By Seth Morrison
It’s spring again, and this time of year offers a lot of changes. Studying for finals, enjoying the warmer weather, and entering the home stretch of the school year are just a few. Another thing it brings is yet another round of school sports for students to participate in. Sports range from lacrosse to golf, and many have already started. However, most of these sports have something in common: they have cuts. For some, it is a necessary evil that prevents overcrowding on the team. For others, though, the practice has well overstayed its welcome and should no longer plague students athletes. It is a subject of great controversy, and neither side of the argument can be ignored.
Those who oppose cuts believe that they are too bad to be good. For one, students who are cut will be shortchanged the extra practice time that comes in playing a varsity sport. In addition to that, what could be more disheartening for a student than getting cut from a sports team, especially if he dedicated a lot of time and effort in an attempt to make the team? This is the feeling many students feel when they are subject to a similar fate; they worked so hard to make the team, but it was all for nothing because they got cut anyway. This is made even worse for those who tried out for JV sports and got cut; while people who get cut from varsity can usually just join the JV team, there is no such option for the people who get cut from JV sports. Understandably, many believe that this emotional drama is far too harsh on students who do get cut.
While it seems like cuts have no positive impact on varsity sports, they exist for a reason. The team can only have so many people on it. The maximum capacity of a team might just seem like an arbitrary number, but it is there for a reason. Take, for example, golf. If way too many people were on the team, one of two things could happen: nobody would get enough play time if any, or some players, usually the less skilled ones, would become benchwarmers; cuts in such teams are made in an attempt to better the experience of everyone. Nobody wants to get too little play time, and nobody wants to be a benchwarmer. Therefore, while harsh, cutting people from the team is meant to solve these problems.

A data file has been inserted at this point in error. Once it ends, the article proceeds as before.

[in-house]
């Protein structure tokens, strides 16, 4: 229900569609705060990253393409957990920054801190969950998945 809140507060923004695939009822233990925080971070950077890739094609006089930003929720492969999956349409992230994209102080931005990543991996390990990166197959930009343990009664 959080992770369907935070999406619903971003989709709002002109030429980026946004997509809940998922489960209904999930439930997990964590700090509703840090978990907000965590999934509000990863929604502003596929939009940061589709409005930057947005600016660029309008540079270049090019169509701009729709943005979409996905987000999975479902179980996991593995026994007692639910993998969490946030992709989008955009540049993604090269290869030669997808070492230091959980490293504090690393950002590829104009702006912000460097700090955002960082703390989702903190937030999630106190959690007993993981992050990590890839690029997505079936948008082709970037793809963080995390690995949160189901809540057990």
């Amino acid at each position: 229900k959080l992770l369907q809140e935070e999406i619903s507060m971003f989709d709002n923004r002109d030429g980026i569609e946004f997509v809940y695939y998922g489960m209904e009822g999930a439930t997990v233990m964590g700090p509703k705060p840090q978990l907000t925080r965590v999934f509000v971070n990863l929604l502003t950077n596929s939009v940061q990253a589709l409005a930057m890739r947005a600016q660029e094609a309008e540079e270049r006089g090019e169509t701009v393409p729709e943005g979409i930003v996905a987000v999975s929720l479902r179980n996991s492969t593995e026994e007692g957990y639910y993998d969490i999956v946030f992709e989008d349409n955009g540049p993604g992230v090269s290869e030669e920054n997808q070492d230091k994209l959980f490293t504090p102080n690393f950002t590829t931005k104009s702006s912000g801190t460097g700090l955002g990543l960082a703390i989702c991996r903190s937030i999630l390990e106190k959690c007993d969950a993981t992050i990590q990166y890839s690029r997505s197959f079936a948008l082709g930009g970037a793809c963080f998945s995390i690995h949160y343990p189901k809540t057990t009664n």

This has been a hot topic for a long time, and there is surprisingly little middle ground in this debate. In the end, though, where would our sports teams be without cuts? While the current system is less than optimal, cuts maintain an important balance within varsity and JV sports. Without them, nobody would get enough play time due to overcrowding on the team, or the least skilled players would become benchwarmers. It is true that being cut is a terrible experience, but being a benchwarmer is just as bad, if not worse. Despite the negative effects of cuts in high school sports, they are a necessary aspect of these sports, as they maintain a roster with a good amount of players and few to no benchwarmers.